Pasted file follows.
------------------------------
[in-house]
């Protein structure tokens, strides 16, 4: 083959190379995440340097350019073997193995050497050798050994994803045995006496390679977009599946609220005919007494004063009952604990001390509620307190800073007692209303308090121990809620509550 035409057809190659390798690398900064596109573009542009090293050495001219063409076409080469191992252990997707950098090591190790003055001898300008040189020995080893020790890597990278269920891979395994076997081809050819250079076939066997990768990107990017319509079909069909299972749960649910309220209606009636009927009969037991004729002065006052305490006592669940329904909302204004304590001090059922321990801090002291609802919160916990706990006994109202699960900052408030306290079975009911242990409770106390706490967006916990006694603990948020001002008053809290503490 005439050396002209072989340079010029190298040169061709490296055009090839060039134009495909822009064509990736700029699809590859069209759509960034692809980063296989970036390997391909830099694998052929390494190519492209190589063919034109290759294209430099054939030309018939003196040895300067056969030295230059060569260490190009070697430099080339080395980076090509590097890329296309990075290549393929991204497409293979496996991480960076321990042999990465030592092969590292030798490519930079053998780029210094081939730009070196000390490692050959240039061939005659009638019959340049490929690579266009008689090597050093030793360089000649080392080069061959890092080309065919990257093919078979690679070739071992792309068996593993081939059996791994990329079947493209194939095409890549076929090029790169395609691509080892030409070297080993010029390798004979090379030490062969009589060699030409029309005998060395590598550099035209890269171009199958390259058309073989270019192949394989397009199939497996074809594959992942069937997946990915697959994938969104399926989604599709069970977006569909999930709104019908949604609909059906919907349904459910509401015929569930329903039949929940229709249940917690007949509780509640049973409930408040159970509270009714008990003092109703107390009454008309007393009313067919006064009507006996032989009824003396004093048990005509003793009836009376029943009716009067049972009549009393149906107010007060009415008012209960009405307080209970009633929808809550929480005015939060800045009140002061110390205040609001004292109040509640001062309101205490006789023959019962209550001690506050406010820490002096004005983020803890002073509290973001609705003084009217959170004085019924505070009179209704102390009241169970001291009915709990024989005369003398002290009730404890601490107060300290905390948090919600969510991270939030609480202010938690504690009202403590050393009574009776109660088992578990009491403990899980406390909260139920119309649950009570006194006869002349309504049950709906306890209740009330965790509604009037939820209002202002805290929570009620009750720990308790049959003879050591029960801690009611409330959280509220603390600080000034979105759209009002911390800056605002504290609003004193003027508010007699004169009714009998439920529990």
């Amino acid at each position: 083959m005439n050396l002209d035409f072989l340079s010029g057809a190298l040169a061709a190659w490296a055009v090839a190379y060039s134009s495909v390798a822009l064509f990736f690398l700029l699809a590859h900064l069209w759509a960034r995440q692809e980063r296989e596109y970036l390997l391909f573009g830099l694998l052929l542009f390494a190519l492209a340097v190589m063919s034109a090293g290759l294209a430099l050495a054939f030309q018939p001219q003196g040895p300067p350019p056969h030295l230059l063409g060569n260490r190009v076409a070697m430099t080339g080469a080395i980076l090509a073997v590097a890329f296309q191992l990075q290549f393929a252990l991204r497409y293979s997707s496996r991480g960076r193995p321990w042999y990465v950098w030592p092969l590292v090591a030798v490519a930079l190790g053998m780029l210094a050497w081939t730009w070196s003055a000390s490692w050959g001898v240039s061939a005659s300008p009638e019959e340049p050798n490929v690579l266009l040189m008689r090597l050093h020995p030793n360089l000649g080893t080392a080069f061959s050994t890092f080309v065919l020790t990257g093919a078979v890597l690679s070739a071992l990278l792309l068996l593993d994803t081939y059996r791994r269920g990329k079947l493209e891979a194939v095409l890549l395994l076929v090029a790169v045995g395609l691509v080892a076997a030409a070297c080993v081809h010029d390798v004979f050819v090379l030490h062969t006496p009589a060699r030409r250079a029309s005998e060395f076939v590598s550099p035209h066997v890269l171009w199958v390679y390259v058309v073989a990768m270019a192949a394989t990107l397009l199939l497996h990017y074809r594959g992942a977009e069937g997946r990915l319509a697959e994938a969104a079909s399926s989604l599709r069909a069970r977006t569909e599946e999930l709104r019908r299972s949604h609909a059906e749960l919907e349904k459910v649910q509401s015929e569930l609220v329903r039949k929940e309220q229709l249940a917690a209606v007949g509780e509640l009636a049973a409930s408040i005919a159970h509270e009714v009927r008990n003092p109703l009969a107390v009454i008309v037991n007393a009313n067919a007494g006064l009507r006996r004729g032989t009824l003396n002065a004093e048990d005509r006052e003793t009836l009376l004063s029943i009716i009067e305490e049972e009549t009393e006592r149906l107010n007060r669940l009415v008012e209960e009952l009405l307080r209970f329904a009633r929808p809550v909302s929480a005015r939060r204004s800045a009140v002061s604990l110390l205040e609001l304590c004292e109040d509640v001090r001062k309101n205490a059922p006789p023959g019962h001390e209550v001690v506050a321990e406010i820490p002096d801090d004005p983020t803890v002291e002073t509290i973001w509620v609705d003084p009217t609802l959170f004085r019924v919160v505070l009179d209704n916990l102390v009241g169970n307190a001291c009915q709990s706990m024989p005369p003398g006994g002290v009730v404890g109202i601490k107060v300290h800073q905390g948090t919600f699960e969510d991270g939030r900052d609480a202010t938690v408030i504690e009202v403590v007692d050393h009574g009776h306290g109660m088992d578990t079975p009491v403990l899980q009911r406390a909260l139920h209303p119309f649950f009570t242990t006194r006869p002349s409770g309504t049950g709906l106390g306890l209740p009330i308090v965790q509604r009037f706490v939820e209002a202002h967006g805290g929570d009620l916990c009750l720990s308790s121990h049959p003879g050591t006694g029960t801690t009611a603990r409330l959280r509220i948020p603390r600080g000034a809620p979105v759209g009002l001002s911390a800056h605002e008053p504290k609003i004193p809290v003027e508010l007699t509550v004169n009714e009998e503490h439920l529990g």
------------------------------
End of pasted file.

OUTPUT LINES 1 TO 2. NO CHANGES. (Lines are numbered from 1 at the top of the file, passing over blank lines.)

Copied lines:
[in-house]
């Protein structure tokens, strides 16, 4: 083959190379995440340097350019073997193995050497050798050994994803045995006496390679977009599946609220005919007494004063009952604990001390509620307190800073007692209303308090121990809620509550 035409057809190659390798690398900064596109573009542009090293050495001219063409076409080469191992252990997707950098090591190790003055001898300008040189020995080893020790890597990278269920891979395994076997081809050819250079076939066997990768990107990017319509079909069909299972749960649910309220209606009636009927009969037991004729002065006052305490006592669940329904909302204004304590001090059922321990801090002291609802919160916990706990006994109202699960900052408030306290079975009911242990409770106390706490967006916990006694603990948020001002008053809290503490 005439050396002209072989340079010029190298040169061709490296055009090839060039134009495909822009064509990736700029699809590859069209759509960034692809980063296989970036390997391909830099694998052929390494190519492209190589063919034109290759294209430099054939030309018939003196040895300067056969030295230059060569260490190009070697430099080339080395980076090509590097890329296309990075290549393929991204497409293979496996991480960076321990042999990465030592092969590292030798490519930079053998780029210094081939730009070196000390490692050959240039061939005659009638019959340049490929690579266009008689090597050093030793360089000649080392080069061959890092080309065919990257093919078979690679070739071992792309068996593993081939059996791994990329079947493209194939095409890549076929090029790169395609691509080892030409070297080993010029390798004979090379030490062969009589060699030409029309005998060395590598550099035209890269171009199958390259058309073989270019192949394989397009199939497996074809594959992942069937997946990915697959994938969104399926989604599709069970977006569909999930709104019908949604609909059906919907349904459910509401015929569930329903039949929940229709249940917690007949509780509640049973409930408040159970509270009714008990003092109703107390009454008309007393009313067919006064009507006996032989009824003396004093048990005509003793009836009376029943009716009067049972009549009393149906107010007060009415008012209960009405307080209970009633929808809550929480005015939060800045009140002061110390205040609001004292109040509640001062309101205490006789023959019962209550001690506050406010820490002096004005983020803890002073509290973001609705003084009217959170004085019924505070009179209704102390009241169970001291009915709990024989005369003398002290009730404890601490107060300290905390948090919600969510991270939030609480202010938690504690009202403590050393009574009776109660088992578990009491403990899980406390909260139920119309649950009570006194006869002349309504049950709906306890209740009330965790509604009037939820209002202002805290929570009620009750720990308790049959003879050591029960801690009611409330959280509220603390600080000034979105759209009002911390800056605002504290609003004193003027508010007699004169009714009998439920529990």